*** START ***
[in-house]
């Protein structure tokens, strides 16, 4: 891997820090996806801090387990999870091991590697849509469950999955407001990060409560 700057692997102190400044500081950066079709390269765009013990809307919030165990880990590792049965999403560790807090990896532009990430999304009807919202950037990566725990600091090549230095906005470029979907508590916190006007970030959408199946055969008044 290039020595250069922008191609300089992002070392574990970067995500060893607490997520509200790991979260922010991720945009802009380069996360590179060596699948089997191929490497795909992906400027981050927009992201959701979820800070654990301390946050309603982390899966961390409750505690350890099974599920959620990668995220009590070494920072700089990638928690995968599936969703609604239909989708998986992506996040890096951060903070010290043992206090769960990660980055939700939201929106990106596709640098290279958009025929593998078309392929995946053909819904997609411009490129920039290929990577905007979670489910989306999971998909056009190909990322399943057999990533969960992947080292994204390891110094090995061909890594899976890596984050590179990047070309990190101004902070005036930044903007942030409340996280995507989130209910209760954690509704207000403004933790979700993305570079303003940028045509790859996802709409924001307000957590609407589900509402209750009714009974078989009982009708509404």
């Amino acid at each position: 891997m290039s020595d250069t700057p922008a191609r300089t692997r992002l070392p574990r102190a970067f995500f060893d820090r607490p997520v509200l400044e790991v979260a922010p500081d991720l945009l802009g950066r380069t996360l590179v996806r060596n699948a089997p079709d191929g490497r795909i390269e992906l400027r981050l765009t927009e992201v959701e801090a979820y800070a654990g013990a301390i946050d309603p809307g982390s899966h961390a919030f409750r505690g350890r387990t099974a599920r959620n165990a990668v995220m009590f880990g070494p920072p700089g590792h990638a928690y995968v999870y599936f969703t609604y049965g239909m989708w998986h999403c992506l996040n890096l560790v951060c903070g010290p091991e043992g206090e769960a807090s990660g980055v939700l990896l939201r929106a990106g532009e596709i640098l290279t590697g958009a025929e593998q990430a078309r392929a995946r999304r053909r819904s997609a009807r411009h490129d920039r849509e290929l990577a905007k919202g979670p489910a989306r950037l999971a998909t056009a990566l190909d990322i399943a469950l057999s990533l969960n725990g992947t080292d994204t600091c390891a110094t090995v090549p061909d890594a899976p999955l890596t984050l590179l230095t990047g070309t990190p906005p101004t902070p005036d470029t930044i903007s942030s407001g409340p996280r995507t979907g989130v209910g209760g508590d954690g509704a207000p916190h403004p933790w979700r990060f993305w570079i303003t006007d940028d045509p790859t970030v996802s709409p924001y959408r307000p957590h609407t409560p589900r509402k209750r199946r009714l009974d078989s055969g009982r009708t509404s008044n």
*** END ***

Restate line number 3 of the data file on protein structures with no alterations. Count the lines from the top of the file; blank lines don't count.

């Amino acid at each position: 891997m290039s020595d250069t700057p922008a191609r300089t692997r992002l070392p574990r102190a970067f995500f060893d820090r607490p997520v509200l400044e790991v979260a922010p500081d991720l945009l802009g950066r380069t996360l590179v996806r060596n699948a089997p079709d191929g490497r795909i390269e992906l400027r981050l765009t927009e992201v959701e801090a979820y800070a654990g013990a301390i946050d309603p809307g982390s899966h961390a919030f409750r505690g350890r387990t099974a599920r959620n165990a990668v995220m009590f880990g070494p920072p700089g590792h990638a928690y995968v999870y599936f969703t609604y049965g239909m989708w998986h999403c992506l996040n890096l560790v951060c903070g010290p091991e043992g206090e769960a807090s990660g980055v939700l990896l939201r929106a990106g532009e596709i640098l290279t590697g958009a025929e593998q990430a078309r392929a995946r999304r053909r819904s997609a009807r411009h490129d920039r849509e290929l990577a905007k919202g979670p489910a989306r950037l999971a998909t056009a990566l190909d990322i399943a469950l057999s990533l969960n725990g992947t080292d994204t600091c390891a110094t090995v090549p061909d890594a899976p999955l890596t984050l590179l230095t990047g070309t990190p906005p101004t902070p005036d470029t930044i903007s942030s407001g409340p996280r995507t979907g989130v209910g209760g508590d954690g509704a207000p916190h403004p933790w979700r990060f993305w570079i303003t006007d940028d045509p790859t970030v996802s709409p924001y959408r307000p957590h609407t409560p589900r509402k209750r199946r009714l009974d078989s055969g009982r009708t509404s008044n």